A young mother in the Czech Republic goes for an abortion, and gets it. The doctors discover too late she is pregnant with twins and must carry the second to term. That baby is now eight years old.
She sued for medical malpractice, and received about one third of the damages she asked for.
I am reminded of Emma Beck in the UK, who killed herself after aborting her twins successfully.
She won’t get the chance to sue.
Katerina Novakova, on the other hand, has a healthy eight-year-old, two additional children, and now damages to boot.
Read about it in Czech, here (’cause don’t we all speak a little Czech? “Pivo, prosim!“) or in English, below. Thank you, reader, for this translation.
The story’s protagonists are Katerina Novakova (26) from southern Moravia, and her little daughter. It all started in December 2000, when Katerina Novakova found out that she was pregnant. She was about to sit her final examinations in high school. The child’s father was a man two years her junior. Thus, she decided to abort. Some time later, she discovered that although doctors removed the fetus, another one was left behind in the uterus. Because the risks of undergoing second abortion were too great, the young woman remained pregnant.
It was an unpleasant time Katerina Novakova was living through. She was expecting an unwanted child, her future prospects appeared dim, and above all she was afraid that the incomplete gynecological procedure might have damaged the remaining fetus. Such, at any rate, was her testimony in the civil suit she launched against her doctors promptly in 2001. She sued for 240,000 Czk (ca $12,000) for mental suffering.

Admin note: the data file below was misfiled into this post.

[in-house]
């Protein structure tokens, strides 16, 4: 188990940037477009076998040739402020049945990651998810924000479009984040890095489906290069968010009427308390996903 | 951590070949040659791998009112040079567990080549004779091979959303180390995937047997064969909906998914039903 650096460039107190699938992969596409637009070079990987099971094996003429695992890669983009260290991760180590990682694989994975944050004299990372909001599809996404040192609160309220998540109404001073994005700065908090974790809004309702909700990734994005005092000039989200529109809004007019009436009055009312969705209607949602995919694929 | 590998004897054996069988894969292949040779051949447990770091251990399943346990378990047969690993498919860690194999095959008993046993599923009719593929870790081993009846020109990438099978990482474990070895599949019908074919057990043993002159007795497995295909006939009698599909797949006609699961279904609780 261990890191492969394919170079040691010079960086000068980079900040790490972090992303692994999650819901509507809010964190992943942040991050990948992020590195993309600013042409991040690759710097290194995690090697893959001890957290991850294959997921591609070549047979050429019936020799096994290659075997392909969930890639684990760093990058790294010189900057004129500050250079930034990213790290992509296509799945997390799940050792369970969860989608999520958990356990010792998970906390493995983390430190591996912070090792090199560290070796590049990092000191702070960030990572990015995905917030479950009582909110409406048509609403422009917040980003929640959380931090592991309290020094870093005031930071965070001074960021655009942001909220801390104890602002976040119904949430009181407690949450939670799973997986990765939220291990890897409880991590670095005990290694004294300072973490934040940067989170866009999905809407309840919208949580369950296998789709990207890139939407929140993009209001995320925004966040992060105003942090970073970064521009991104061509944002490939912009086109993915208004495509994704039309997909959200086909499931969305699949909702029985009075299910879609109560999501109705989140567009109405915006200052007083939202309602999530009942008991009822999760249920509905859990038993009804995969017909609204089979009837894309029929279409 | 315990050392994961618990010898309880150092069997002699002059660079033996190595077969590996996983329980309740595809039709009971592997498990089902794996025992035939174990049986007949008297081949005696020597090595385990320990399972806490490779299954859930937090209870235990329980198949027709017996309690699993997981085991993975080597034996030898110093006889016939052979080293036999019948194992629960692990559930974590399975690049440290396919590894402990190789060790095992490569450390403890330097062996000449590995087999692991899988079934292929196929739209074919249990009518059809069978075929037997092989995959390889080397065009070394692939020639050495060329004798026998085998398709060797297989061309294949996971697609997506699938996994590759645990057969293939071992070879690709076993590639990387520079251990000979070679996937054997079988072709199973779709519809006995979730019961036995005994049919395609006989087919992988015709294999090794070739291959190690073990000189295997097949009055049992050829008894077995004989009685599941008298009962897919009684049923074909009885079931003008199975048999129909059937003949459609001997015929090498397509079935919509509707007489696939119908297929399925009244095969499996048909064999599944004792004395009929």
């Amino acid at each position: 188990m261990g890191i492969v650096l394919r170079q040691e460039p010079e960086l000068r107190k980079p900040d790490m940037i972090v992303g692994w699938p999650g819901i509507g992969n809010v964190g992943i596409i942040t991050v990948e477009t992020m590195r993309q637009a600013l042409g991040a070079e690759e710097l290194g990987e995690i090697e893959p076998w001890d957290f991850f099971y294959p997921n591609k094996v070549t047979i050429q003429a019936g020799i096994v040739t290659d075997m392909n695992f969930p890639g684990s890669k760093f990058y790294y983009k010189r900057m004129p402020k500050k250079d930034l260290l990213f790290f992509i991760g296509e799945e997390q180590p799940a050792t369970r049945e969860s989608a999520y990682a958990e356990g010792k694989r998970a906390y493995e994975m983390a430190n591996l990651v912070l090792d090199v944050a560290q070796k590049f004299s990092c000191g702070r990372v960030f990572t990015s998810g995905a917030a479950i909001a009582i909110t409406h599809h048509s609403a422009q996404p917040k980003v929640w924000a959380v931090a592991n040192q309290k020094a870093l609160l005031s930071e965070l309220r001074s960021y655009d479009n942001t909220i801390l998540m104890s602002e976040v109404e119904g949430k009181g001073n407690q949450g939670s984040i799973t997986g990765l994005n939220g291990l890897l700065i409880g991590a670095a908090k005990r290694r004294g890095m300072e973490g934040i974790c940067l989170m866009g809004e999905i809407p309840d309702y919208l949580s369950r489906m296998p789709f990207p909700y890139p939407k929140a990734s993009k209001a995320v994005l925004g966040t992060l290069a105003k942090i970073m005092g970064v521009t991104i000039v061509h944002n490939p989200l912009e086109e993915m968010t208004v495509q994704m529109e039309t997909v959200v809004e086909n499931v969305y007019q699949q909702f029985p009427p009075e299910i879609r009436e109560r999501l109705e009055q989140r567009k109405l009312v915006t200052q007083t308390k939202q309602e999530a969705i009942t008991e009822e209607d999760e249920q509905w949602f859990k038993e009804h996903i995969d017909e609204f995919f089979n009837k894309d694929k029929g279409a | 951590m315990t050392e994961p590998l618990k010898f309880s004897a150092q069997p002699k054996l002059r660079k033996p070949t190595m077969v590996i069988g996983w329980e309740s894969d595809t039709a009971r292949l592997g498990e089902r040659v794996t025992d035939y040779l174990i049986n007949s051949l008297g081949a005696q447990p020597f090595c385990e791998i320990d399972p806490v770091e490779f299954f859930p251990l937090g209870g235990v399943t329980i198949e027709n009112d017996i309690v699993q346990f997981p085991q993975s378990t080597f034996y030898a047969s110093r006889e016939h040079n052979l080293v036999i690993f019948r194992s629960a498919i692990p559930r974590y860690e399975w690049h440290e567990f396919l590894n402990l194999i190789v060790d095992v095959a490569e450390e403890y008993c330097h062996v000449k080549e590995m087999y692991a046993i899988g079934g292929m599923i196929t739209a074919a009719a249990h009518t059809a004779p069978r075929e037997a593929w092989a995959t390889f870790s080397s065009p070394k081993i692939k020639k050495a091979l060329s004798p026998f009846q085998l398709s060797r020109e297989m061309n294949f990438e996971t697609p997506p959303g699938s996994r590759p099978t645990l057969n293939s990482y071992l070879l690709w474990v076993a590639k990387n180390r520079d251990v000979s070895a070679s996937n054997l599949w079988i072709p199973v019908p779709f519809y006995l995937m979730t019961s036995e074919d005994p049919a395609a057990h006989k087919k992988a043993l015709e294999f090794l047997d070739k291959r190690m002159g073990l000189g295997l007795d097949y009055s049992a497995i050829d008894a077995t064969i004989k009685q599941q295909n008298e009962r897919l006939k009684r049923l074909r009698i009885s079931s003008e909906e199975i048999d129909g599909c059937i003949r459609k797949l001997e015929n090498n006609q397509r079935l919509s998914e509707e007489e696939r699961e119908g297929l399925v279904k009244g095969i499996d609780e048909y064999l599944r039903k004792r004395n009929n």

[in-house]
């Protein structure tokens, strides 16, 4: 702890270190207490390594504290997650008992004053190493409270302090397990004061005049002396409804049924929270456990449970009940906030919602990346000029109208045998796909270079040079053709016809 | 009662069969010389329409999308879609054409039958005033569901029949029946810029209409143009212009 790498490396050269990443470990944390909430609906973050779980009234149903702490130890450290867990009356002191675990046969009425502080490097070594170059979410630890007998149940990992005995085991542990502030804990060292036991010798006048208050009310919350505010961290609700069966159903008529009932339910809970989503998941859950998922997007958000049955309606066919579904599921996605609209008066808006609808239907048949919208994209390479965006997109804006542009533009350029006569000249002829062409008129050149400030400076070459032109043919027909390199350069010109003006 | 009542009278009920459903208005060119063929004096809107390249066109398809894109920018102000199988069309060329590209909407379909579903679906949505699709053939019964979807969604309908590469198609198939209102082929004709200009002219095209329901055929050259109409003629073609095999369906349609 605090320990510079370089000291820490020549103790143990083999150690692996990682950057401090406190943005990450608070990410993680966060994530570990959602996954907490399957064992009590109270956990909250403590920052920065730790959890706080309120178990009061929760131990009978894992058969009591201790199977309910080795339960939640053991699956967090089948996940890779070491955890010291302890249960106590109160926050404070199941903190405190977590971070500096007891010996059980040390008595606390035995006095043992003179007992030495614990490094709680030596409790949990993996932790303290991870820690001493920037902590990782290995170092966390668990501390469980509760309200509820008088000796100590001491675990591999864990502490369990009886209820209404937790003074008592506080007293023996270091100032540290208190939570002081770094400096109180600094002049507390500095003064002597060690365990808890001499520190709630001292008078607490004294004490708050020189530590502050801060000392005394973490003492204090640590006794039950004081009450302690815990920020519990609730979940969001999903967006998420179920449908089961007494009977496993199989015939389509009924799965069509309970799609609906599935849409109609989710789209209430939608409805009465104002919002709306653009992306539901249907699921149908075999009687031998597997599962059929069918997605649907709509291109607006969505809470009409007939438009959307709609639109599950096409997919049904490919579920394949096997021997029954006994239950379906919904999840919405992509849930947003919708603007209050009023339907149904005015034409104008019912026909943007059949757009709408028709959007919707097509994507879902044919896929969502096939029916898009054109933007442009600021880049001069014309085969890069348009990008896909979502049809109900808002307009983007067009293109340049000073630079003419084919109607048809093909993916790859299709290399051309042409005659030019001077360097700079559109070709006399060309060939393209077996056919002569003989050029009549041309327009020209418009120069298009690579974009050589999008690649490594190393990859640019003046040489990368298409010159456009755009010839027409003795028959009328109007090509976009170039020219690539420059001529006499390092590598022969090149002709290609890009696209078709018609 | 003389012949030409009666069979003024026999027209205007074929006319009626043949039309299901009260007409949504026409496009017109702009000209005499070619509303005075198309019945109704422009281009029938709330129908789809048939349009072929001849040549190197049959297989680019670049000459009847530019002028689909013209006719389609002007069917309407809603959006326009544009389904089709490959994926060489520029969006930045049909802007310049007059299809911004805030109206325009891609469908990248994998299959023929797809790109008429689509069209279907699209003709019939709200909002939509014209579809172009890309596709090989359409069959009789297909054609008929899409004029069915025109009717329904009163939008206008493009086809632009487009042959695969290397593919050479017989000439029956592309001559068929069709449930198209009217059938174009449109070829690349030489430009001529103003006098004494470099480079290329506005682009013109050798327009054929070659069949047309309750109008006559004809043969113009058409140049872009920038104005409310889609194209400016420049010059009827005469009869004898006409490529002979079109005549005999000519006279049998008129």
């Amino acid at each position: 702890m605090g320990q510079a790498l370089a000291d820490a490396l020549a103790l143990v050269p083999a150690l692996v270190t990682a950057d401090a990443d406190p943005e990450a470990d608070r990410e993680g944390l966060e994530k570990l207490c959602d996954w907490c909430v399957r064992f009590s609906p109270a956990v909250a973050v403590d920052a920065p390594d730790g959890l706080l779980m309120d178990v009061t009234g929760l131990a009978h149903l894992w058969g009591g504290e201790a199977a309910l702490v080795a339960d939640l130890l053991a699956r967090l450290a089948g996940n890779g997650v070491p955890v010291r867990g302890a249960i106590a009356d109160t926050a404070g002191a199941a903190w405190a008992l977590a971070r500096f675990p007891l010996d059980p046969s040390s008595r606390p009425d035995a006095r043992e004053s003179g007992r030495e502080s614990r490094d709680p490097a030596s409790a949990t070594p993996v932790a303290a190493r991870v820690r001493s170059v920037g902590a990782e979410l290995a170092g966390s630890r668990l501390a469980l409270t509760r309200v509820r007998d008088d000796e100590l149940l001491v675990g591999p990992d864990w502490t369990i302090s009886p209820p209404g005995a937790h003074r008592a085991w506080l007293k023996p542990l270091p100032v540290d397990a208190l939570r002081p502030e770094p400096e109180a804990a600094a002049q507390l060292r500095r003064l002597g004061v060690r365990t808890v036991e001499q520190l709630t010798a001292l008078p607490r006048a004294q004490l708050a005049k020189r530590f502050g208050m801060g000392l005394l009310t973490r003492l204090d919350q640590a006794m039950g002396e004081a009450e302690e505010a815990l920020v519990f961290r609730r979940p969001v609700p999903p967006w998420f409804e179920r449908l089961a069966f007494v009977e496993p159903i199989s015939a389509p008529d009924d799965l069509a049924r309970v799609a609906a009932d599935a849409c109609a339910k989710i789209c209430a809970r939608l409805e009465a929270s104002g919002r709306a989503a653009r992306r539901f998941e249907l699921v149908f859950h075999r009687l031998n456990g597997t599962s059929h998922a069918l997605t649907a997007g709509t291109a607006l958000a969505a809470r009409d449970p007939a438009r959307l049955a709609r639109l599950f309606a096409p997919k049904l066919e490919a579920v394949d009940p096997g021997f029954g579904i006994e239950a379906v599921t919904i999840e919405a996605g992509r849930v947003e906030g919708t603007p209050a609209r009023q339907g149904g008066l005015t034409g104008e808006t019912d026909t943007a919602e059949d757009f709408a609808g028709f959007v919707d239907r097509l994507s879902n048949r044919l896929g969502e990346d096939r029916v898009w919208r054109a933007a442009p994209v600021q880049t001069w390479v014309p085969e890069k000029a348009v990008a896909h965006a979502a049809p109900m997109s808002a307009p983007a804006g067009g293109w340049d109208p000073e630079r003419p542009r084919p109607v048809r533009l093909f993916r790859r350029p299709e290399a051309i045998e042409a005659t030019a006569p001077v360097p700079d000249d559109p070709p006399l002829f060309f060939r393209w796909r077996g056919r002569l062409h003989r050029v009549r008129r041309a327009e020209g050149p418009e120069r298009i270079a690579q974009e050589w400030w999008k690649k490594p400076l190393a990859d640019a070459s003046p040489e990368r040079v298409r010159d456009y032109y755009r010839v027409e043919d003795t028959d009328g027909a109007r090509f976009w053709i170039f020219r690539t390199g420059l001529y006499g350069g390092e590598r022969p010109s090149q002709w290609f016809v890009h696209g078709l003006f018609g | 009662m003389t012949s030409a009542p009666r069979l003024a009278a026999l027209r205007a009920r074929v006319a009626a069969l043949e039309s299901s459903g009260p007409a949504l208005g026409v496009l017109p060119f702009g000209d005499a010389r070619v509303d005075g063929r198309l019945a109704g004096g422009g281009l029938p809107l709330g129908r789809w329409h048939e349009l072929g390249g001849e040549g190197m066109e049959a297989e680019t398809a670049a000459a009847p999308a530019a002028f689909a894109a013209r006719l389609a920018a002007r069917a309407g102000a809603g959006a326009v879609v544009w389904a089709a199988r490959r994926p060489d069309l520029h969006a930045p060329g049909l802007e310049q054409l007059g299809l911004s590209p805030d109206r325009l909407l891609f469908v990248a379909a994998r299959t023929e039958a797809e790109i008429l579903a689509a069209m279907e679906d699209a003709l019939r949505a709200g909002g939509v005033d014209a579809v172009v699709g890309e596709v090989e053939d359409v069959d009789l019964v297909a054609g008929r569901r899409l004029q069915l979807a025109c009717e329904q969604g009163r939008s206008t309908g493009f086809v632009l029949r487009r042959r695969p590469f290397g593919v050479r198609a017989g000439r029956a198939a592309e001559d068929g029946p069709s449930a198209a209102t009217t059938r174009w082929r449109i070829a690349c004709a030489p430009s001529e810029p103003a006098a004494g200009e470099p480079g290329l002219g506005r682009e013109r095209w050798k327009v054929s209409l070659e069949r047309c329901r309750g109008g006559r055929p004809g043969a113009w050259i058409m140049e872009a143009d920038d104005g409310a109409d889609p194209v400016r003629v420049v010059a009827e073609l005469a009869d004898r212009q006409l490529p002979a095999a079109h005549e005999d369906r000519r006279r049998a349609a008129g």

The case dragged on until the end of February 2008. Eventually, the court awarded damages “for a life,” in an amount one third of what Novakova sued for, with an explanation that it was her own irresponsible behavior that brought about her pregnancy.
Paradoxes abound in this case. The child, a daughter, born in effect as a result of medical bungling, is now eight years old. For that reason, the court pressured Mrs. Novakova into abandoning her civil action, advising her to rejoice in her healthy daughter (she has two more children by now) – to no avail. The young woman stood her ground.
For journalists with conservative leanings she is thus a poster case serving to point out the wrongfulness of abortion. Her 8-year old child is a living example of how great it is when abortion does not succeed – or is forbidden, a conservative might add.
Therefore, demanding compensation for something that has ended well may seem misguided. The problem is, however, that this happy ending became possible only as a result of the malady of our legal system – its slowness in rendering verdicts. Mrs. Novakova acted quite reasonably. No one can imagine what she has endured, as a very young woman, after a bungled abortion and what kind of life she would have, if the child were born defective. From this angle, her legal action for damages is very legitimate, as well as being very private. It was the lengthy legal proceedings that transformed the dispute into a case of damages recovery for the misdeed of “preserving life” – the life of a happy eight-year old.